standard, which was previously ratified as ANSI X3.159-1989. The names "C89" and "C90" refer to
the same programming language. "C89" is used in this document.
– C99. Compiling with the --c99 option causes the compiler to conform to the ISO/IEC 9899:1999 C
standard. This standard supports several features not part of C89, such as inline functions, new
data types, and one-line comments beginning with //.
The C language is also described in the second edition of Kernighan and Ritchie's The C Programming
Language (K&R).
• ISO-standard C++
The compiler uses the C++14 version of the C++ standard. Previously, C++03 was used. See the C++
Standard ISO/IEC 14882:2014. For a description of unsupported C++ features, see Section 7.2.
• ISO-standard run-time support
The compiler tools come with an extensive run-time library. Library functions conform to the ISO C/C++
library standard unless otherwise stated. The library includes functions for standard input and output,
string manipulation, dynamic memory allocation, data conversion, timekeeping, trigonometry, and
exponential and hyperbolic functions. Functions for signal handling are not included, because these
are target-system specific. For more information, see Chapter 9.
See Section 7.13 for command line options to select the C or C++ standard your code uses.
1.4
Output Files
The following type of output file is created by the compiler:
• ELF object files
Executable and Linking Format (ELF) enables supporting modern language features like early template
instantiation and exporting inline functions. ELF is part of the System V Application Binary Interface
(ABI). The ELF format used for C6000 is extended by the C6000 Embedded Application Binary
Interface (EABI), which is documented in SPRAB89.
COFF object files are not supported in v8.0 and later versions of the TI Code Generation Tools. If you
would like to produce COFF output files, please use v7.4 of the Code Generation Tools and refer to
SPRU186 for documentation.
1.5
Utilities
These features are compiler utilities:
• Library-build utility
The library-build utility lets you custom-build object libraries from source for any combination of runtime models. For more information, see Section 9.4.
• C++ name demangler
The C++ name demangler (dem6x) is a debugging aid that translates each mangled name it detects in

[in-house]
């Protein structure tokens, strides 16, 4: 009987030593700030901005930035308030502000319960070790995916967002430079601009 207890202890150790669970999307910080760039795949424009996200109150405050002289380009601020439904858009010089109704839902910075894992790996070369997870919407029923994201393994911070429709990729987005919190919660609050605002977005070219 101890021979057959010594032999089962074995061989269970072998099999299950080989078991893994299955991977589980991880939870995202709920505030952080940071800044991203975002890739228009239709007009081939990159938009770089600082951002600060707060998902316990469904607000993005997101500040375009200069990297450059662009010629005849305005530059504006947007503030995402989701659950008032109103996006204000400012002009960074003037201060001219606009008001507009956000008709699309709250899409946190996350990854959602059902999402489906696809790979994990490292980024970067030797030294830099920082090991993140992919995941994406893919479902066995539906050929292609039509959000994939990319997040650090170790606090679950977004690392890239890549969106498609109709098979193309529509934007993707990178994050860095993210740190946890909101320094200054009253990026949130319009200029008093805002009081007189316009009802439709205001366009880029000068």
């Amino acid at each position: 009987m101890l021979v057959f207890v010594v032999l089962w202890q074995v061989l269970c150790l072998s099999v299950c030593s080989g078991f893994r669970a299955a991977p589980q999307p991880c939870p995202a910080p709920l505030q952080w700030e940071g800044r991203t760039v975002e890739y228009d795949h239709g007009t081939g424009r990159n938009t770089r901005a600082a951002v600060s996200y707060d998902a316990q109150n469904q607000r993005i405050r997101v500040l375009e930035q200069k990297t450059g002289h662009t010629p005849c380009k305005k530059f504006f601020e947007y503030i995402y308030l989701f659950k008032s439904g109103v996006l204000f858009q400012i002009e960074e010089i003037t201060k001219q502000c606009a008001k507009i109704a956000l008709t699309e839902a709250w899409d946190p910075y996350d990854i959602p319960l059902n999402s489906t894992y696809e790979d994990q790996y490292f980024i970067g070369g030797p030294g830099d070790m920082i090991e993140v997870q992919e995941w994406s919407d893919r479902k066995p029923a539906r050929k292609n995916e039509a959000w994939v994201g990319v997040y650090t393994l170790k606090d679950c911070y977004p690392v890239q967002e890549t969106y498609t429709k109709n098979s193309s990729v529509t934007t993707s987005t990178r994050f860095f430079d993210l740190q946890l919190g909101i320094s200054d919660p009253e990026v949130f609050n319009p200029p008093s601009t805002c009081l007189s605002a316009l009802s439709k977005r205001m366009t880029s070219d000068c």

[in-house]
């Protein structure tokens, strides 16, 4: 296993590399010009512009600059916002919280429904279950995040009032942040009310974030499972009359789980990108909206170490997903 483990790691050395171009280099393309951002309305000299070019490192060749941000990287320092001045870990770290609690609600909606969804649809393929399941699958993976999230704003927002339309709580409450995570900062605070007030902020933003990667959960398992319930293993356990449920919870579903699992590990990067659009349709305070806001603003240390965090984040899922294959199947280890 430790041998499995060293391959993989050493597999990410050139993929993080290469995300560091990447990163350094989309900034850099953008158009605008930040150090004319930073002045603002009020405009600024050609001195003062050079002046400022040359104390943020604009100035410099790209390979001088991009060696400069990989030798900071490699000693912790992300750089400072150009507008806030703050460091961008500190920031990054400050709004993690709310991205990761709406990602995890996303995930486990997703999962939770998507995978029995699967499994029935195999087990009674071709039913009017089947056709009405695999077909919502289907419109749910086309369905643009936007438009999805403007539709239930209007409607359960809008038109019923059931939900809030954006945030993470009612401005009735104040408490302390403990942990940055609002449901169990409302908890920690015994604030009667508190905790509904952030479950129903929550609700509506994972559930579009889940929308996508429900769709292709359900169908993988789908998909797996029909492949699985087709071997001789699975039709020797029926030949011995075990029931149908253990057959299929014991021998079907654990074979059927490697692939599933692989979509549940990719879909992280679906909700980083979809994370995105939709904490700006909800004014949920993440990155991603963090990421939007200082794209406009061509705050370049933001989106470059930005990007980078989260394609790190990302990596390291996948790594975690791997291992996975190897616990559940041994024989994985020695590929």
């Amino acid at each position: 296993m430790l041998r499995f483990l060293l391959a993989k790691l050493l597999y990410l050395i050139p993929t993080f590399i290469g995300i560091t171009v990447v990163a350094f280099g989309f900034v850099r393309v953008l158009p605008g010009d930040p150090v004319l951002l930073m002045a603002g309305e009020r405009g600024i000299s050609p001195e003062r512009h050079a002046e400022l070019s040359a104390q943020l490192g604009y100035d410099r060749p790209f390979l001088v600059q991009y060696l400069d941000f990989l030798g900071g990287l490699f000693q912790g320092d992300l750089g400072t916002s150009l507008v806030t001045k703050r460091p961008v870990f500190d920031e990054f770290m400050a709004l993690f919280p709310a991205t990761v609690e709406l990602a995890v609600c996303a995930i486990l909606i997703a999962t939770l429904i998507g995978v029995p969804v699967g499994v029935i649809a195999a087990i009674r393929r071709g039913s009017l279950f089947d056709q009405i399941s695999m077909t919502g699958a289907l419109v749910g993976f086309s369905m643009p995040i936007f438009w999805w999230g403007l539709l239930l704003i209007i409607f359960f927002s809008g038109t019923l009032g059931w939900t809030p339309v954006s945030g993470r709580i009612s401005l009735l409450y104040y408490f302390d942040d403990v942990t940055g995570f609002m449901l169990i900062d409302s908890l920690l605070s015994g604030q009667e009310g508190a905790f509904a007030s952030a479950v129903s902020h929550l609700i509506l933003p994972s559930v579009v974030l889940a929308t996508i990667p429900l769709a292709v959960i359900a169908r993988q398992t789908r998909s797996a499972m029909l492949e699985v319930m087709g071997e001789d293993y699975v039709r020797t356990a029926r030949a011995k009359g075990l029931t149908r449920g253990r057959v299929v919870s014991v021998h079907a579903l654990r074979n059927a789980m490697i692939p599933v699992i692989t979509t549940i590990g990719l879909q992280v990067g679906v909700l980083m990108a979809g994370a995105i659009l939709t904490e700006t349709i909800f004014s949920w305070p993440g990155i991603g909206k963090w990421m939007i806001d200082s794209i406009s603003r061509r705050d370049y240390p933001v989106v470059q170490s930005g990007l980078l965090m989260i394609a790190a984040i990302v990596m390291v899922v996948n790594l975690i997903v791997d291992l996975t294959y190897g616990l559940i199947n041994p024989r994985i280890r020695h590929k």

compiler-generated assembly code, disassembly output, or compiler diagnostic messages to its
original name found in the C++ source code. For more information, see Chapter 10.
• Hex conversion utility
For stand-alone embedded applications, the compiler has the ability to place all code and initialization
data into ROM, allowing C/C++ code to run from reset. The ELF files output by the compiler can be
converted to EPROM programmer data files by using the hex conversion utility, as described in the
TMS320C6000 Assembly Language Tools User's Guide.
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Chapter 2
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Getting Started with the Code Generation Tools
This chapter provides an overview of the procedure for creating a Code Composer Studio project that
uses the C6000 Code Generation Tools. In addition, it provides an introduction to the command-line for
the compiler and linker.
2.1
How Code Composer Studio Projects Use the Compiler
If you use Code Composer Studio (CCS) as your development environment, the compiler and linker
options are automatically set for you when you create a project. The project settings you make determine
which compiler and linker command line options are used to build the project. Follow these steps to create
and build a project in CCS v6.0. The exact steps may vary somewhat in other versions of CCS.
Table 2-1. Steps for Creating a CCS Project
Step
Effects on Use of the Compiler
1. Choose File > New > CCS Project from the menus.
2. In the New CCS Project wizard, first select the Target. You can use the drop-down on the left to
filter the list of specific targets on the right. The v8.x C6000 Code Generation Tools support C64x+,
C6600, and C6740 targets.
Sets the --silicon_version (-mv)
compiler option. See Section 3.3.5. In
addition, a preprocessor symbol
matching the target is defined using
the --define compiler option. See
Section 3.3.2.